The Insurance Institute for Highway Safety (IIHS) describes itself as “an independent, non-profit scientific and educational organization dedicated to reducing the losses — deaths, injuries, and property damage — from crashes on the nation’s roads.” Wholly supported by auto insurers and insurance associations, IIHS, since its founding in 1959, has been “a leader in finding out what works and doesn’t work to prevent motor vehicle crashes from happening in the first place and to minimize injuries in the crashes that still occur.”
In 1992, IIHS opened its Vehicle Research Center in Ruckersville, Virginia, a state-of-the-art facility for vehicle safety testing. …And the latest from this facility, released March 30th, 2016—the first ever rating of headlights—is worthy of note. Of the 31 mid-size cars tested with their various 82 headlight package combinations, only 1 was rated Good, while 11, 9 and 10 were ranked, respectively, Acceptable, Marginal, and Poor.
The winner was Toyota’s Prius v when equipped with LED lights and high-beam assist, which is the advanced technology package only available on the highest trim level. When equipped with regular halogen lights and without high-beam assist, however, the Prius v earned a poor rating.
Luxury and marque status were no barrier to poor ratings. The worst performer was said to be the BMW 3 series with halogen lights. As the study notes, “A driver with those headlights would have to be going 35 mph or slower to stop in time for an obstacle in the travel lane.” It went on to say, “A better choice for the same car is an LED curve-adaptive system with high-beam assist [but this] combination … rates [only] marginal.”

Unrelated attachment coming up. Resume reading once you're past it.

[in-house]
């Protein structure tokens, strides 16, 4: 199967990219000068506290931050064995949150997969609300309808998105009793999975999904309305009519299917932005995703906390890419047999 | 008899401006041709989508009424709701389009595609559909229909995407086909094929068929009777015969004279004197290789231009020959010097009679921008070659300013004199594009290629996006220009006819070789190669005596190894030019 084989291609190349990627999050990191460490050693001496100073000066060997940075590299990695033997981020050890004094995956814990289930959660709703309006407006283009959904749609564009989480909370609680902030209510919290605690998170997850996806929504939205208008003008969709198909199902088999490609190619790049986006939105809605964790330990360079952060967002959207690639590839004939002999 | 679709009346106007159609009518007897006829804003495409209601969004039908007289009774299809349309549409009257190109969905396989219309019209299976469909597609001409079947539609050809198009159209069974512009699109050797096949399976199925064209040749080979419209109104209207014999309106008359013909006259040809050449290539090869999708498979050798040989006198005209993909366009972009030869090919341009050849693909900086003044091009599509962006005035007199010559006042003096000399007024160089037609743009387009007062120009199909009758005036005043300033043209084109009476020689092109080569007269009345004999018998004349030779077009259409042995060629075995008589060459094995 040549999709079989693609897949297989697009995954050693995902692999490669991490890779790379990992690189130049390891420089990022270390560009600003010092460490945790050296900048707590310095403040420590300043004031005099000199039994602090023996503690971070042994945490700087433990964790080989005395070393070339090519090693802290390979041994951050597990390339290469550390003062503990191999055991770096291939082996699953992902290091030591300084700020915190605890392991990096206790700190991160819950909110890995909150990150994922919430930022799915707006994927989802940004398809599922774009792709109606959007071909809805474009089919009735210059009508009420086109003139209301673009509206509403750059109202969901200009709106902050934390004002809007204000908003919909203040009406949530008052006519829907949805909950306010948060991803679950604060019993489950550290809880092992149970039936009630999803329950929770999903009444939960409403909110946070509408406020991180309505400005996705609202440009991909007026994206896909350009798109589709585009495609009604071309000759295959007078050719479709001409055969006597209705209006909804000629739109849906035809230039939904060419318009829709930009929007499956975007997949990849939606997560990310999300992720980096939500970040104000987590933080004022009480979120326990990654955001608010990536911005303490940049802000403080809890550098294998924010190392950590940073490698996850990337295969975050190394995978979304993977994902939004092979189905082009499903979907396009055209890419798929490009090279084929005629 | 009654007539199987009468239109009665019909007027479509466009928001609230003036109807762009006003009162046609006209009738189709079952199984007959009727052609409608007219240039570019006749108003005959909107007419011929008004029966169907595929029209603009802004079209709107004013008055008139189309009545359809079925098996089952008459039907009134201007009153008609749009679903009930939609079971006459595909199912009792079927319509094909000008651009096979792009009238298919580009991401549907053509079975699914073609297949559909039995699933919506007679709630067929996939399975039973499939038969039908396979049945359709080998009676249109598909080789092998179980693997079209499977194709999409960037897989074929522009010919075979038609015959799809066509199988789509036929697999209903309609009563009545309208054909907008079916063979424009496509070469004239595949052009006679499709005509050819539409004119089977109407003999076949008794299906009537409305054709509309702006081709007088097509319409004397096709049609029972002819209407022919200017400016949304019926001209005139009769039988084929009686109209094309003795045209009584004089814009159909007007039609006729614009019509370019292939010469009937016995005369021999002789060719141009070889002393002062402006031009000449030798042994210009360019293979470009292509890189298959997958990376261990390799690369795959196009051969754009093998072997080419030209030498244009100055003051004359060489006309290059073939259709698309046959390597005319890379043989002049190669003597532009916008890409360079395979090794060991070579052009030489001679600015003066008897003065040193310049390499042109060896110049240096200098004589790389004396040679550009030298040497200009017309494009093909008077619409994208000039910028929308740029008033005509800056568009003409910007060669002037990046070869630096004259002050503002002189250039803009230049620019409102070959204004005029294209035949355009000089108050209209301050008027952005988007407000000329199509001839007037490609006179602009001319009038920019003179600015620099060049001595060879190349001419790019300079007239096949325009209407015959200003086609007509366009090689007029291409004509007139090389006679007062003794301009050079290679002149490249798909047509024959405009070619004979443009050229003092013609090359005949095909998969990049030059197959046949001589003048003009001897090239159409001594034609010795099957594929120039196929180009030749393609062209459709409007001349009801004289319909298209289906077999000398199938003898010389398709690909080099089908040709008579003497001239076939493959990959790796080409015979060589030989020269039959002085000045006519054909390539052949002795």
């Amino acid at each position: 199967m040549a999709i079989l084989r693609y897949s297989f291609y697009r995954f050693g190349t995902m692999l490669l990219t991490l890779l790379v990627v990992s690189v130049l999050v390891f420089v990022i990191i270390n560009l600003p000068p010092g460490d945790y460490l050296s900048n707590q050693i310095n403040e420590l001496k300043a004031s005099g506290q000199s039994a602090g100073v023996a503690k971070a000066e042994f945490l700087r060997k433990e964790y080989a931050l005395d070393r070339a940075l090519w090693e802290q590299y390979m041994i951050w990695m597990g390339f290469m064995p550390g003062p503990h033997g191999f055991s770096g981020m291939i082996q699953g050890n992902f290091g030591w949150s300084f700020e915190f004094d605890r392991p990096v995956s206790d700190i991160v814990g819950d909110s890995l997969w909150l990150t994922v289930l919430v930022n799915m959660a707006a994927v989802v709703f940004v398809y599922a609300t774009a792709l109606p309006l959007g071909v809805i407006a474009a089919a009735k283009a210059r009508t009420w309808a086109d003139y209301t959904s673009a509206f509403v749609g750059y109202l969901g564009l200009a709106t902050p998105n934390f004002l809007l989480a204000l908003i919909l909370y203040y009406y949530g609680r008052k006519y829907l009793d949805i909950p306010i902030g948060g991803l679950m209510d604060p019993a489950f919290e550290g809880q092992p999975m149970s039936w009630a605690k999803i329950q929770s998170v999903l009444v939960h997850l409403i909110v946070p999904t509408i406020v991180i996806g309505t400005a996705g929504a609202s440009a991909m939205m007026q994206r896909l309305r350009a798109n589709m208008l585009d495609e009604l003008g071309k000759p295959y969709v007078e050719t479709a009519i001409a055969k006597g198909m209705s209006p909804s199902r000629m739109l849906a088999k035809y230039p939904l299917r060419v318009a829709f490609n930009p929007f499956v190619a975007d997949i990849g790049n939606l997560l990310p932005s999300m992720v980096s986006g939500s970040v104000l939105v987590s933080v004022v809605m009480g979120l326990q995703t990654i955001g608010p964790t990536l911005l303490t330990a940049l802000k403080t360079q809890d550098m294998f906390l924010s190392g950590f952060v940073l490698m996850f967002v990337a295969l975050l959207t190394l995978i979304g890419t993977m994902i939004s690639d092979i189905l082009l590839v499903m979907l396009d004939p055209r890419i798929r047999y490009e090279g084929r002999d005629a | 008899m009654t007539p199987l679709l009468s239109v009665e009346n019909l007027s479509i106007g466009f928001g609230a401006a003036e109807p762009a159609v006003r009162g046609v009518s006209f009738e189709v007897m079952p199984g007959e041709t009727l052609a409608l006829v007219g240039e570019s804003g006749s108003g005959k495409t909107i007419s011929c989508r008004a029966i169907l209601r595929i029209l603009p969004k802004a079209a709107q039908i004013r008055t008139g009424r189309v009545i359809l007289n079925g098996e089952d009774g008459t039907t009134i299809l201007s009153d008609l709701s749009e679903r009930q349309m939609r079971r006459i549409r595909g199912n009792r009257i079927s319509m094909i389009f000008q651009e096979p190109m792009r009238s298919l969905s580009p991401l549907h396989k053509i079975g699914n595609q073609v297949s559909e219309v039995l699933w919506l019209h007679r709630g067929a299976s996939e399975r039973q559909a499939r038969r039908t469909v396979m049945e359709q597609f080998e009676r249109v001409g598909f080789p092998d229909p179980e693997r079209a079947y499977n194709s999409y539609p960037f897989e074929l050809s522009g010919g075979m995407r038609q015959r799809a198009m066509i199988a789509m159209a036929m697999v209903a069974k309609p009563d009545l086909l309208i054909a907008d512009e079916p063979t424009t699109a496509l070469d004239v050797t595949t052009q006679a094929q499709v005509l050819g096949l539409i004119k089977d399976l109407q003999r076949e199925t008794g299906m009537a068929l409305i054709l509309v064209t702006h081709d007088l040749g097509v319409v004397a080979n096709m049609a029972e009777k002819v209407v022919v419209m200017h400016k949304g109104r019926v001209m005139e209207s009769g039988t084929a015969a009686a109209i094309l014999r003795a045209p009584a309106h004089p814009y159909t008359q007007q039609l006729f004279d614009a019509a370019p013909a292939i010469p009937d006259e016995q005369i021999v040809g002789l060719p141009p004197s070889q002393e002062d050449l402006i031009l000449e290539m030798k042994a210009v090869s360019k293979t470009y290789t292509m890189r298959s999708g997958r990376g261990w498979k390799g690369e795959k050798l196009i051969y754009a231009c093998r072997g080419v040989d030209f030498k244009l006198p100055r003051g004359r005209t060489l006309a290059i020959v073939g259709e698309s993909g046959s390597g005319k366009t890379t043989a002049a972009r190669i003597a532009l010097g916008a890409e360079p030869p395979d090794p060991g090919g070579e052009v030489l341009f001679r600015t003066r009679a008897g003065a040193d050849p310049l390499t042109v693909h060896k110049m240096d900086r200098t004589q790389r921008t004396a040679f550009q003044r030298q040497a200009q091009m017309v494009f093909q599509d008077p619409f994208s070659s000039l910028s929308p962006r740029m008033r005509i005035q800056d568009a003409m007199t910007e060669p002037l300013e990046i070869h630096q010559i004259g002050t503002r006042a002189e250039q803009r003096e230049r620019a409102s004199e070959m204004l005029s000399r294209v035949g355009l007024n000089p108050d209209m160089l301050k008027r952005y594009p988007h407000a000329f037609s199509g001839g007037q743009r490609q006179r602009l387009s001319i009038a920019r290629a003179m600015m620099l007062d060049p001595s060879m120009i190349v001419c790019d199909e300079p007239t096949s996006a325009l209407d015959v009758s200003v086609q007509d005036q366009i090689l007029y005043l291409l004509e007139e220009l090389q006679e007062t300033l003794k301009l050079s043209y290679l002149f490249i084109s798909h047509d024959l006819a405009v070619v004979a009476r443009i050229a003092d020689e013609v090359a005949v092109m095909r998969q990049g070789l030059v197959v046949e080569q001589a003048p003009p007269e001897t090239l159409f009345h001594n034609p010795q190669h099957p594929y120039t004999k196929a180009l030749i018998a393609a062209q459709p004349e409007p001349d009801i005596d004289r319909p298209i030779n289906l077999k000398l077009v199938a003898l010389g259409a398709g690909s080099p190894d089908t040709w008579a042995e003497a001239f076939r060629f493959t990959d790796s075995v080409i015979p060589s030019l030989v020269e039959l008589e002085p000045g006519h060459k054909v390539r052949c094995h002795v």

Acura, Audi, Lincoln, Buick, Cadillac, Mercedes-Benz, to mention only a few, were all, in the opinions expressed in the study, in the marginal and poor categories. Equipment wasn’t the sole issue, and as the report notes “The Institute’s headlight rating system doesn’t favor one lighting technology over the other, but simply rewards systems that produce ample illumination without excessive glare for drivers of oncoming vehicles.”
Readers are encouraged to read the press release detailing the IIHS evaluation system, and its ratings list based on the best available headlight system for each model online at http://www.iihs.org/iihs/news/desktopnews/first-ever-iihs-headlight-ratings-show-most-need-improvement .
Sufficient illumination and moderate, non-excessive glare from headlights, is no small matter. Obviously, styling cannot be the main consideration. The study notes that about half of traffic deaths occur either in the dark or in dawn or dusk conditions, meaning improved headlights may have the potential to bring about substantial reductions in fatalities.
This study has also highlighted a suggested lag in government regulation of ongoing illumination and glare. Despite all the new ‘advanced’ lighting technologies, the regulations have reportedly remained unchanged for decades.
The US National Highway Traffic Safety Administration (NHTSA) has responded to this report saying its proposed overhaul of its five-star safety ratings will depend partly on vehicles’ use of lower-beam headlights, semiautomatic beam switching and amber rear turn signal lights —technologies designed to improve visibility for the driver and for other motorists. NHTSA spokesman Bryan Thomas was quoted as saying, “Basically we agree headlights can and should be stronger.”